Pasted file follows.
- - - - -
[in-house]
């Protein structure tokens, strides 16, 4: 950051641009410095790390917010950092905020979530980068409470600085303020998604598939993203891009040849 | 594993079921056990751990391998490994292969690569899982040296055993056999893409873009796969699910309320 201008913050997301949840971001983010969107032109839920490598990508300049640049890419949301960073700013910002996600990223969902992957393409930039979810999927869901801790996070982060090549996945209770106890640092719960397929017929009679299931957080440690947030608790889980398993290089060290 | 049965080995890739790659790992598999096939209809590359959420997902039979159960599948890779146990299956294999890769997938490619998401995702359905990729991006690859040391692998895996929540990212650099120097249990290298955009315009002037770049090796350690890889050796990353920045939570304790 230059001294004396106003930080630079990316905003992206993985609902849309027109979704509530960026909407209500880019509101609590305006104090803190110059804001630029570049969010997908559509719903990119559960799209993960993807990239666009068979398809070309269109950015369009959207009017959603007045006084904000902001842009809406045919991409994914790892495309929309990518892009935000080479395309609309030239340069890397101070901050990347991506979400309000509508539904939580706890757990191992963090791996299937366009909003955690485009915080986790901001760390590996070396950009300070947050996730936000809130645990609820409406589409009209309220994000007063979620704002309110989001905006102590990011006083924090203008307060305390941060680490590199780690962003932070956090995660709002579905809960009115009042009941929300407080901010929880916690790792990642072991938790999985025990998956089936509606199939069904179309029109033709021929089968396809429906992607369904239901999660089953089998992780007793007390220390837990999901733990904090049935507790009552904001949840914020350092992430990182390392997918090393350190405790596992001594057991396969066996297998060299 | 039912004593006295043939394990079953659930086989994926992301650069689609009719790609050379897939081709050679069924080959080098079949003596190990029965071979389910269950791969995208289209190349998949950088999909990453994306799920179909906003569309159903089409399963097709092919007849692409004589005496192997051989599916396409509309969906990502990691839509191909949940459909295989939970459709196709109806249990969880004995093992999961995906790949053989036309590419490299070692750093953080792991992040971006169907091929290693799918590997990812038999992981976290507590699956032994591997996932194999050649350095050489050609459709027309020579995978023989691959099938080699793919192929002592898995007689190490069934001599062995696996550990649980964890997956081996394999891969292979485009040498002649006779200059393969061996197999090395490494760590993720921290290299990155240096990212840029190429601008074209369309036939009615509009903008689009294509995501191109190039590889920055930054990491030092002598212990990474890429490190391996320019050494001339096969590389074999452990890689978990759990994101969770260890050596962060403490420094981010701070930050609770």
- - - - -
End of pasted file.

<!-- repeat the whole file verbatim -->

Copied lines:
[in-house]
């Protein structure tokens, strides 16, 4: 950051641009410095790390917010950092905020979530980068409470600085303020998604598939993203891009040849 | 594993079921056990751990391998490994292969690569899982040296055993056999893409873009796969699910309320 201008913050997301949840971001983010969107032109839920490598990508300049640049890419949301960073700013910002996600990223969902992957393409930039979810999927869901801790996070982060090549996945209770106890640092719960397929017929009679299931957080440690947030608790889980398993290089060290 | 049965080995890739790659790992598999096939209809590359959420997902039979159960599948890779146990299956294999890769997938490619998401995702359905990729991006690859040391692998895996929540990212650099120097249990290298955009315009002037770049090796350690890889050796990353920045939570304790 230059001294004396106003930080630079990316905003992206993985609902849309027109979704509530960026909407209500880019509101609590305006104090803190110059804001630029570049969010997908559509719903990119559960799209993960993807990239666009068979398809070309269109950015369009959207009017959603007045006084904000902001842009809406045919991409994914790892495309929309990518892009935000080479395309609309030239340069890397101070901050990347991506979400309000509508539904939580706890757990191992963090791996299937366009909003955690485009915080986790901001760390590996070396950009300070947050996730936000809130645990609820409406589409009209309220994000007063979620704002309110989001905006102590990011006083924090203008307060305390941060680490590199780690962003932070956090995660709002579905809960009115009042009941929300407080901010929880916690790792990642072991938790999985025990998956089936509606199939069904179309029109033709021929089968396809429906992607369904239901999660089953089998992780007793007390220390837990999901733990904090049935507790009552904001949840914020350092992430990182390392997918090393350190405790596992001594057991396969066996297998060299 | 039912004593006295043939394990079953659930086989994926992301650069689609009719790609050379897939081709050679069924080959080098079949003596190990029965071979389910269950791969995208289209190349998949950088999909990453994306799920179909906003569309159903089409399963097709092919007849692409004589005496192997051989599916396409509309969906990502990691839509191909949940459909295989939970459709196709109806249990969880004995093992999961995906790949053989036309590419490299070692750093953080792991992040971006169907091929290693799918590997990812038999992981976290507590699956032994591997996932194999050649350095050489050609459709027309020579995978023989691959099938080699793919192929002592898995007689190490069934001599062995696996550990649980964890997956081996394999891969292979485009040498002649006779200059393969061996197999090395490494760590993720921290290299990155240096990212840029190429601008074209369309036939009615509009903008689009294509995501191109190039590889920055930054990491030092002598212990990474890429490190391996320019050494001339096969590389074999452990890689978990759990994101969770260890050596962060403490420094981010701070930050609770």